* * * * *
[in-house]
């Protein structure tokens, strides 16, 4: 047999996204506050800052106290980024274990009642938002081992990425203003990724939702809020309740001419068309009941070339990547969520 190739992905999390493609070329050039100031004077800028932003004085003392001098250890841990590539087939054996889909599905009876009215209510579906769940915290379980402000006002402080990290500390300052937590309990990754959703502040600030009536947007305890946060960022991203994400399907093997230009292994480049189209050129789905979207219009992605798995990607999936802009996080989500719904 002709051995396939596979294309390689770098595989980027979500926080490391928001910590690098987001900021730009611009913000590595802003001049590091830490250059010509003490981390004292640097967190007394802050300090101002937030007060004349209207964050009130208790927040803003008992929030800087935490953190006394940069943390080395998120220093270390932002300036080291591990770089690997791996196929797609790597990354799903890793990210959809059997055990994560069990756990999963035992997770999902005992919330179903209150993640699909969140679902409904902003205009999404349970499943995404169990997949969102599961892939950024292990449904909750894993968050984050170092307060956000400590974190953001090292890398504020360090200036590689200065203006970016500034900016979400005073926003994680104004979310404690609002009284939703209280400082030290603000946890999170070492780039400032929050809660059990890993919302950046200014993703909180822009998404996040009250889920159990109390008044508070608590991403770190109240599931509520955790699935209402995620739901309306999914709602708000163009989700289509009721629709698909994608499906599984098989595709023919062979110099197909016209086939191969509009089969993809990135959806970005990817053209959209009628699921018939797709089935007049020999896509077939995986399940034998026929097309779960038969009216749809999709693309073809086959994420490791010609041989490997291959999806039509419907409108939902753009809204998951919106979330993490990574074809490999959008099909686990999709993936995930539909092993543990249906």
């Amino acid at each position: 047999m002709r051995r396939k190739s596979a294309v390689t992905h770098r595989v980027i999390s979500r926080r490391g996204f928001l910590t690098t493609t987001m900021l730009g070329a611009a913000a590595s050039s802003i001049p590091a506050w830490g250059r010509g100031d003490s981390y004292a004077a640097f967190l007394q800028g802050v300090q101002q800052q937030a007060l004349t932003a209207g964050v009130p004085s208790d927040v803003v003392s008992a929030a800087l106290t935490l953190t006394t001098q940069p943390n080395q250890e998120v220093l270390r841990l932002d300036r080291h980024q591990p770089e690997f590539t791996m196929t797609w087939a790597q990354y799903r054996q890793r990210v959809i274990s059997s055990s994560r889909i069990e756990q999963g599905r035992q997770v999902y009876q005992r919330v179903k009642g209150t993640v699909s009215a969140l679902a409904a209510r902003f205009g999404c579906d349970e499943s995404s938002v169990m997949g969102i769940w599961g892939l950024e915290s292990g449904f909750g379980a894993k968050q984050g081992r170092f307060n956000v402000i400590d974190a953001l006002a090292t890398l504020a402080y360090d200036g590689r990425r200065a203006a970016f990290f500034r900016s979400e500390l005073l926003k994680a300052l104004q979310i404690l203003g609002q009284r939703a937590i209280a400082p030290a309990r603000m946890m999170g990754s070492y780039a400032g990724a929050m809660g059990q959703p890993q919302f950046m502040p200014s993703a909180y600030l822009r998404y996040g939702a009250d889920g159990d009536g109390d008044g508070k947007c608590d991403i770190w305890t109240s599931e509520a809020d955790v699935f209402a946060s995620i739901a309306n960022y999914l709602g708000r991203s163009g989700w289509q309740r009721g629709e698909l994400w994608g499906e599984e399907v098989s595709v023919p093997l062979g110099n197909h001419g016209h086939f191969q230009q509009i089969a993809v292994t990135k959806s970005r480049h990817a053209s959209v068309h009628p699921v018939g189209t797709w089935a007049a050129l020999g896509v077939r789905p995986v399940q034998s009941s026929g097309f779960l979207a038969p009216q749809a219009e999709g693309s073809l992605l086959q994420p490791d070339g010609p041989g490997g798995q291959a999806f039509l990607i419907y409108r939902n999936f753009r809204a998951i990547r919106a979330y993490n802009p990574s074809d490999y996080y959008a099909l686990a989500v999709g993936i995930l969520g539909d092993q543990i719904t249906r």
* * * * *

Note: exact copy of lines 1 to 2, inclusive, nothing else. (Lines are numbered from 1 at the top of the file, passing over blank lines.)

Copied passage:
[in-house]
């Protein structure tokens, strides 16, 4: 047999996204506050800052106290980024274990009642938002081992990425203003990724939702809020309740001419068309009941070339990547969520 190739992905999390493609070329050039100031004077800028932003004085003392001098250890841990590539087939054996889909599905009876009215209510579906769940915290379980402000006002402080990290500390300052937590309990990754959703502040600030009536947007305890946060960022991203994400399907093997230009292994480049189209050129789905979207219009992605798995990607999936802009996080989500719904 002709051995396939596979294309390689770098595989980027979500926080490391928001910590690098987001900021730009611009913000590595802003001049590091830490250059010509003490981390004292640097967190007394802050300090101002937030007060004349209207964050009130208790927040803003008992929030800087935490953190006394940069943390080395998120220093270390932002300036080291591990770089690997791996196929797609790597990354799903890793990210959809059997055990994560069990756990999963035992997770999902005992919330179903209150993640699909969140679902409904902003205009999404349970499943995404169990997949969102599961892939950024292990449904909750894993968050984050170092307060956000400590974190953001090292890398504020360090200036590689200065203006970016500034900016979400005073926003994680104004979310404690609002009284939703209280400082030290603000946890999170070492780039400032929050809660059990890993919302950046200014993703909180822009998404996040009250889920159990109390008044508070608590991403770190109240599931509520955790699935209402995620739901309306999914709602708000163009989700289509009721629709698909994608499906599984098989595709023919062979110099197909016209086939191969509009089969993809990135959806970005990817053209959209009628699921018939797709089935007049020999896509077939995986399940034998026929097309779960038969009216749809999709693309073809086959994420490791010609041989490997291959999806039509419907409108939902753009809204998951919106979330993490990574074809490999959008099909686990999709993936995930539909092993543990249906």